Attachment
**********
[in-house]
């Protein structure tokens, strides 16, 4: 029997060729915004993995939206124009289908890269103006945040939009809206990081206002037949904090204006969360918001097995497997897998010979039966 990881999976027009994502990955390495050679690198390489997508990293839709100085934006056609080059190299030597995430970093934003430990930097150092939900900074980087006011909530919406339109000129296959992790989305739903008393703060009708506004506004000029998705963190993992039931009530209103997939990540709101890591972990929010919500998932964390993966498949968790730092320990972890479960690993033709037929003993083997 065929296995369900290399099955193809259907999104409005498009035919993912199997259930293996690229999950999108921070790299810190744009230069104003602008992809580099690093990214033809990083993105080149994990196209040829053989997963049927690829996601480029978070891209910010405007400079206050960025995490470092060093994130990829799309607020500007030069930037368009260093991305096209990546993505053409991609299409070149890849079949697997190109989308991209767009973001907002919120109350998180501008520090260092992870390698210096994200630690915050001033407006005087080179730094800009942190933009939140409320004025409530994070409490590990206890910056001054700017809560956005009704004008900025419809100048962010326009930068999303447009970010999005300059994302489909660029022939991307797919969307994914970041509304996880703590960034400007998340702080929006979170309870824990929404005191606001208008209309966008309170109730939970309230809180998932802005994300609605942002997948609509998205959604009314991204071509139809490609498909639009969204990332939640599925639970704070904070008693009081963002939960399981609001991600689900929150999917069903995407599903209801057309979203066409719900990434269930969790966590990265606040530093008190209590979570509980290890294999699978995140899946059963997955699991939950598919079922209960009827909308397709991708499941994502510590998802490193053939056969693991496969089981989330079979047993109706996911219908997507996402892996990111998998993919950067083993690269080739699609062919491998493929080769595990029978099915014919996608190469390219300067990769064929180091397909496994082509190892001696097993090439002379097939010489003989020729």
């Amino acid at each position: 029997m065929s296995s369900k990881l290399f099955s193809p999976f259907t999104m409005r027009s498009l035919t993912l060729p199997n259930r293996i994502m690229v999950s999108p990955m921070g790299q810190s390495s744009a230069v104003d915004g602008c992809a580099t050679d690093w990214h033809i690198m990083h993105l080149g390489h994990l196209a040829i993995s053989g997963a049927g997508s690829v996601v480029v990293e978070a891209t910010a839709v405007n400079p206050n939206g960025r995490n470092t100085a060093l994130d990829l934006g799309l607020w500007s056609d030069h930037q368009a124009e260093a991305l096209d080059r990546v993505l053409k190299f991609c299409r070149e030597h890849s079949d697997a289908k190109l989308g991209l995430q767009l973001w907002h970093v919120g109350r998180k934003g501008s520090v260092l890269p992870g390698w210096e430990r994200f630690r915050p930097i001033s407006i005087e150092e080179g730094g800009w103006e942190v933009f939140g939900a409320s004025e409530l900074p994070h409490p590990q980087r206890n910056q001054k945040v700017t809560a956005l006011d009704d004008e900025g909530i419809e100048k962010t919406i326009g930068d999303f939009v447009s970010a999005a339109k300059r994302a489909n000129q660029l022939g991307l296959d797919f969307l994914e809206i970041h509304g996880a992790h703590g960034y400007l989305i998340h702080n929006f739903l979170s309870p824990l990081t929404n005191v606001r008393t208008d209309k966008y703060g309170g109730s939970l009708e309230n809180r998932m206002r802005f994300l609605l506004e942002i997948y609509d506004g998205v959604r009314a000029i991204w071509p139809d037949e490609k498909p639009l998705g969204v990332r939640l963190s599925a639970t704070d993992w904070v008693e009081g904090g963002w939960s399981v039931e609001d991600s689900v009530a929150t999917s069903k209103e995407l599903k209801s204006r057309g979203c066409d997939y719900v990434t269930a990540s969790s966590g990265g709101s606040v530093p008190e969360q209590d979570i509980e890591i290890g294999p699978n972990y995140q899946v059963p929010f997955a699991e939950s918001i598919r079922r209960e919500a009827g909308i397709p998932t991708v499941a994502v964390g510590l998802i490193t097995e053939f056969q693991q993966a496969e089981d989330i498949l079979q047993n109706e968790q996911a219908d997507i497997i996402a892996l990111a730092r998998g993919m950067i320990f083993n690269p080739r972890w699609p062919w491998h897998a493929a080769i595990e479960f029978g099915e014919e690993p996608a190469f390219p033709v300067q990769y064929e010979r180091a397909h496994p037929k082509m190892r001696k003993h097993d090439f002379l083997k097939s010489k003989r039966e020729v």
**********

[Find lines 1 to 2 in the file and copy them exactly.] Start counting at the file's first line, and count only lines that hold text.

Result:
[in-house]
């Protein structure tokens, strides 16, 4: 029997060729915004993995939206124009289908890269103006945040939009809206990081206002037949904090204006969360918001097995497997897998010979039966 990881999976027009994502990955390495050679690198390489997508990293839709100085934006056609080059190299030597995430970093934003430990930097150092939900900074980087006011909530919406339109000129296959992790989305739903008393703060009708506004506004000029998705963190993992039931009530209103997939990540709101890591972990929010919500998932964390993966498949968790730092320990972890479960690993033709037929003993083997 065929296995369900290399099955193809259907999104409005498009035919993912199997259930293996690229999950999108921070790299810190744009230069104003602008992809580099690093990214033809990083993105080149994990196209040829053989997963049927690829996601480029978070891209910010405007400079206050960025995490470092060093994130990829799309607020500007030069930037368009260093991305096209990546993505053409991609299409070149890849079949697997190109989308991209767009973001907002919120109350998180501008520090260092992870390698210096994200630690915050001033407006005087080179730094800009942190933009939140409320004025409530994070409490590990206890910056001054700017809560956005009704004008900025419809100048962010326009930068999303447009970010999005300059994302489909660029022939991307797919969307994914970041509304996880703590960034400007998340702080929006979170309870824990929404005191606001208008209309966008309170109730939970309230809180998932802005994300609605942002997948609509998205959604009314991204071509139809490609498909639009969204990332939640599925639970704070904070008693009081963002939960399981609001991600689900929150999917069903995407599903209801057309979203066409719900990434269930969790966590990265606040530093008190209590979570509980290890294999699978995140899946059963997955699991939950598919079922209960009827909308397709991708499941994502510590998802490193053939056969693991496969089981989330079979047993109706996911219908997507996402892996990111998998993919950067083993690269080739699609062919491998493929080769595990029978099915014919996608190469390219300067990769064929180091397909496994082509190892001696097993090439002379097939010489003989020729």